Film Music

Understanding the loneliness and loss of Michael Sarnoski’s directorial debut Pig

In recent years, having Nicolas Cage partner with an talented independent filmmakers and directors is a recipe for success. Mandy (2018) and Color Out of Space (2019) have been for me some of the defining works of Cage’s acting life over the past few years, and any independent film project he is a part of, I’m always curious and excited to check out. I learnt about Pig only this week, and went into the film not having seen the trailer or having any idea what it’s about. I came out of it surprised by its ability to convey feelings of loss and grief in such a uniquely poetic and philosophical way.

Warning: Spoilers ahead

The drama film is co-written and directed by Michael Sarnoski in his directorial debut, and stars Nicolas Cage as Robin “Rob” Feld, an ex-chef turned reclusive travel forager, who lives with his prized foraging pig. One evening, two men break into his hut and steal his pig. With the help of Amir (portrayed by Alex Wolff), a young, inexperienced businessman who is trying to make a name of himself in the luxury restaurant business, and also the person Rob sells his truffles to, they try and hunt down the person who stole the pig. This dynamic between both characters is just so mesmerising to watch. Rob is alienated by the realities of city life and this constant need for validation from others, seemingly deeply grounded by the realities of the restaurant industry and society as a whole, while Amir more flashy in his appearance, is all about serious business and being the most successful person he can be for himself. This stark contrast between viewpoints makes their dynamic so fascinating to watch. Rob sees past this ultra-capitalist bullshit within the restaurant industry, and seems to have alienated himself fully from that lifestyle. While we don’t get to find out how and why he ended up living in the woods by himself, there is an allure and deep loneliness in Cage’s performance that doesn’t make me question why – he’s so deeply human, both in the way he loves and interacts with his pig, and his distant, introverted manner in which he speaks to those around him. It’s clear that he wants to be alone, he values living alone, he doesn’t want to lead a social life. The defining quote from the film for me was when Rob states that “We don’t get a lot of things to really care about.” This is such a deeply relatable line, and one which defines the human experience in such a profoundly beautiful way. Human beings have become corrupted, by capitalism, materialism and the need to feel validated and accepted by others. This was most poignantly expressed in the contemporary, high-end restaurant scene, where Rob confronts and questions the chef, Derek, an ex-employee of his, about the true reason for opening a luxury restaurant when Derek’s dream was to open a pub. Image, money, profits were all factors in opening a luxury restaurant, but Rob was quick to remind him that nobody really cares about the restaurant or the chef for that matter, and all of this was for nothing. Rob’s attention and care was always focused on the pig, and while he doesn’t have that strong of a connection with a human being, his affinity for this animal is a reminder of the importance of value, and where we look to seek a sense of fulfillment or love. This is my biggest takeaway from this film, and it’s done so beautifully.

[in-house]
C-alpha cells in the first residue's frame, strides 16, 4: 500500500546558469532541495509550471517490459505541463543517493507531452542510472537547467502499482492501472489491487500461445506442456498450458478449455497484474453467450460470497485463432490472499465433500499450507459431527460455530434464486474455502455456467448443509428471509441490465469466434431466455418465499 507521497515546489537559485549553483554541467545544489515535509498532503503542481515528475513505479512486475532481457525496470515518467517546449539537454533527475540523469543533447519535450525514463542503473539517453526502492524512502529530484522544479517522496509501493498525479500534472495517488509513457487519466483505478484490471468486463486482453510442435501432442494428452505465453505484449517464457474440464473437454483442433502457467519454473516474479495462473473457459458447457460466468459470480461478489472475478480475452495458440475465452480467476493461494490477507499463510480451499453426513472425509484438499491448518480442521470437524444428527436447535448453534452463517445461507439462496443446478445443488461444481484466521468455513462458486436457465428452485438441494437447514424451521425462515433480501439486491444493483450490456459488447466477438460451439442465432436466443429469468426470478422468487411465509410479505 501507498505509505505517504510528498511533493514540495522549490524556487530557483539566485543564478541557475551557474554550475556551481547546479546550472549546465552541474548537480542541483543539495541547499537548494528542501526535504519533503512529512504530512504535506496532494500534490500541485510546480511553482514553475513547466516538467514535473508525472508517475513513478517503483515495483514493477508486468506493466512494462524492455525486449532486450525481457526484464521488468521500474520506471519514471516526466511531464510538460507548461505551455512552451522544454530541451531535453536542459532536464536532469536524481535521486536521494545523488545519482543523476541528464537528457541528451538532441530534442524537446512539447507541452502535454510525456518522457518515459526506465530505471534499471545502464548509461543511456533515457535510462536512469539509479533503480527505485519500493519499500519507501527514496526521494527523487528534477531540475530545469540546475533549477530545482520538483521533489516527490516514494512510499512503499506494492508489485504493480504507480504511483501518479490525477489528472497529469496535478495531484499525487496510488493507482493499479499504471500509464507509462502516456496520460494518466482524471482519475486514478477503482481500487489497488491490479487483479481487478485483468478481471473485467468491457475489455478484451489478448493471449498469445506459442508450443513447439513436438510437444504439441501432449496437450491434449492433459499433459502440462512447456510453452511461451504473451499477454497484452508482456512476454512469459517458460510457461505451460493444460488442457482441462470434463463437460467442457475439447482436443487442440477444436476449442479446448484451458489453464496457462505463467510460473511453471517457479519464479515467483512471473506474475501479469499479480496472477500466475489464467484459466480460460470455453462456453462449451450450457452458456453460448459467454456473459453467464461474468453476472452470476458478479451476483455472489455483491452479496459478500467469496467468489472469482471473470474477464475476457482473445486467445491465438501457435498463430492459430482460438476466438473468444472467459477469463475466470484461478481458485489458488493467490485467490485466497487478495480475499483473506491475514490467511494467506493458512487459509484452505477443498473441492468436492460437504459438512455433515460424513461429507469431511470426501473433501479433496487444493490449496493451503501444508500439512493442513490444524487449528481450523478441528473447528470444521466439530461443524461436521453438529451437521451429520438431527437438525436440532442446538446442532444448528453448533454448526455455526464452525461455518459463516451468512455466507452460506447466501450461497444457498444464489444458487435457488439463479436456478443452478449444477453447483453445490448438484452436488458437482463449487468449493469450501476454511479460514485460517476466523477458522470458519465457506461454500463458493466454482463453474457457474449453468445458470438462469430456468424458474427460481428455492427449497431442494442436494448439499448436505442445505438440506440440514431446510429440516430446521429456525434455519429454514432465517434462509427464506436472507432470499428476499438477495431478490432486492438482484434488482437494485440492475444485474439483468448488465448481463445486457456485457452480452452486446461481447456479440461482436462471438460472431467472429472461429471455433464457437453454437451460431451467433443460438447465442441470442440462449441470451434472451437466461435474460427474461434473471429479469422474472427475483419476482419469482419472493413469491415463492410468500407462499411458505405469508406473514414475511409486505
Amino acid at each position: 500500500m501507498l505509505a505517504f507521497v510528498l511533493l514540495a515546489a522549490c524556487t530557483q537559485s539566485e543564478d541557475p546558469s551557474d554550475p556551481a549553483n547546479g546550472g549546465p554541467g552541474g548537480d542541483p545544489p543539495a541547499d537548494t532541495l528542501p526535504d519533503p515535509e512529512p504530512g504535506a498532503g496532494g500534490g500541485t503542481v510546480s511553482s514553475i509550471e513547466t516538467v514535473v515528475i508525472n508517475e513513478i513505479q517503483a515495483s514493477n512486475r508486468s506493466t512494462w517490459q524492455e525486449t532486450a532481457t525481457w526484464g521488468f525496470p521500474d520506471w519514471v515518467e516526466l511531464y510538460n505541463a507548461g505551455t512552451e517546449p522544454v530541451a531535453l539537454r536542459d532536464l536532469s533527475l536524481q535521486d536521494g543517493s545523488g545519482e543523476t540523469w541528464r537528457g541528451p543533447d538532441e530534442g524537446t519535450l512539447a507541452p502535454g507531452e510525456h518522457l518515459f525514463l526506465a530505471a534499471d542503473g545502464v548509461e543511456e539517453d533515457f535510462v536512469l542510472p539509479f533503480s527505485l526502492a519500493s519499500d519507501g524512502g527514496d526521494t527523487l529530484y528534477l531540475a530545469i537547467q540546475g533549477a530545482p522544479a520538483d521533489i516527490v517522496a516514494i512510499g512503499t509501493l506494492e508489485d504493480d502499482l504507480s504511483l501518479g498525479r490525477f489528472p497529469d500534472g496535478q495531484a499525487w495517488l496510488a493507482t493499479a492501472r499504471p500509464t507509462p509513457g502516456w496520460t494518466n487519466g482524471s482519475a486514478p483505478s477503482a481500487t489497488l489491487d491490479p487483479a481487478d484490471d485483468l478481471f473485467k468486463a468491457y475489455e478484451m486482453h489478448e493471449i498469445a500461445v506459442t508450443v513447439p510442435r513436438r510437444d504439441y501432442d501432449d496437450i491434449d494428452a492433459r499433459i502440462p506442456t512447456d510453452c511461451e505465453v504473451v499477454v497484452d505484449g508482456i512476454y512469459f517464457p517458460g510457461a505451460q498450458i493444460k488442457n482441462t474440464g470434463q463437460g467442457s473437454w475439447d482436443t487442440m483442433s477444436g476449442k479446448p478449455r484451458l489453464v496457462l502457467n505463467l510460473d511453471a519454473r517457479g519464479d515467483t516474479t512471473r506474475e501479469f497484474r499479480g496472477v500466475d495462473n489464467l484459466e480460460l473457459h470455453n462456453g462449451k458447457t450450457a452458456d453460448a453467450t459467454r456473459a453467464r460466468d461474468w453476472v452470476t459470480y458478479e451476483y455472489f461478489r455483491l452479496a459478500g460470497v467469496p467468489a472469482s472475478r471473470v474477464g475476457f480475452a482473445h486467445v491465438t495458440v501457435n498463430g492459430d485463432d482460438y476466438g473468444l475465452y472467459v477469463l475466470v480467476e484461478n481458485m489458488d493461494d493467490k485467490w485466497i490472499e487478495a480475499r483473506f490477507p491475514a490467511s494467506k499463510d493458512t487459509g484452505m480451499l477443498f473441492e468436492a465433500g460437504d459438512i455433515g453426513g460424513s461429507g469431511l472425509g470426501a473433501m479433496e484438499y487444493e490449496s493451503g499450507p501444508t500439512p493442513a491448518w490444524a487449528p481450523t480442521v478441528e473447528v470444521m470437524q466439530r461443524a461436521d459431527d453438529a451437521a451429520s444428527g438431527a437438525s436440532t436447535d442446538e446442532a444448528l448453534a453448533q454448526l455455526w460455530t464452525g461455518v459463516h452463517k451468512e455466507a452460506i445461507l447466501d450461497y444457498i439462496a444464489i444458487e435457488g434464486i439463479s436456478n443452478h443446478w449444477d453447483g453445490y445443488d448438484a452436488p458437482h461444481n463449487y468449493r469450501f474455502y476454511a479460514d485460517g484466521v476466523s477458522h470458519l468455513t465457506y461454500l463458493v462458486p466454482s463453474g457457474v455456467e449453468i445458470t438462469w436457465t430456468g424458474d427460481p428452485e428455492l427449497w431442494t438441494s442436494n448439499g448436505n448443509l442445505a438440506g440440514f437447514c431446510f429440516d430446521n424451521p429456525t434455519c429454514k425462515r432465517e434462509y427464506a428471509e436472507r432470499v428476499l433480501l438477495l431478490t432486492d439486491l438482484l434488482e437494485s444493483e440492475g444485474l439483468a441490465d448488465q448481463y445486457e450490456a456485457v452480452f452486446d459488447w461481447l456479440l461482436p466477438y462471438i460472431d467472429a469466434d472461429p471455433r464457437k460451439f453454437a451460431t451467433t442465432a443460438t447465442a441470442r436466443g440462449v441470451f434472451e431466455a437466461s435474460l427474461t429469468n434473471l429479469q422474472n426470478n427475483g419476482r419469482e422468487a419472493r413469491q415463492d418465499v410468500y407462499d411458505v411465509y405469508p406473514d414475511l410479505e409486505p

Another thing to add is that the cinematography, color palette and landscapes throughout the film were truly beautiful. There was a shot in the beginning of the film where Rob and his pig were in the woods together, and the beams of sunlight from the morning permeated through the tall, densely populated trees within this cold, damp landscape. It captured the loneliness yet the beauty of Robin’s life in the woods beautifully, and the power of human interaction with nature around us. I highly recommend watching this film for this reason, as well as the incredible acting (one of Cage’s best performances in years) and the profound and intriguing anti-capitalist / anti-materialist message that permeates throughout.

Watch the trailer below:

Hey everyone, thanks for stopping by. I run In Search Of Media with the aim of giving a platform to independent beatmakers, rappers and talented musicians. I also hope to make this a home for music discovery, interesting film analysis, exhibition reviews and other interesting content for all of you guys to dive in to. I hope to start a podcast and documentary-style project soon. If you're looking to be a part of this creative project, please go to the contact page and drop me an email, or connect via Facebook, Twitter or Instagram. I also write for 'Music Is My Sanctuary.' Thanks 🙏

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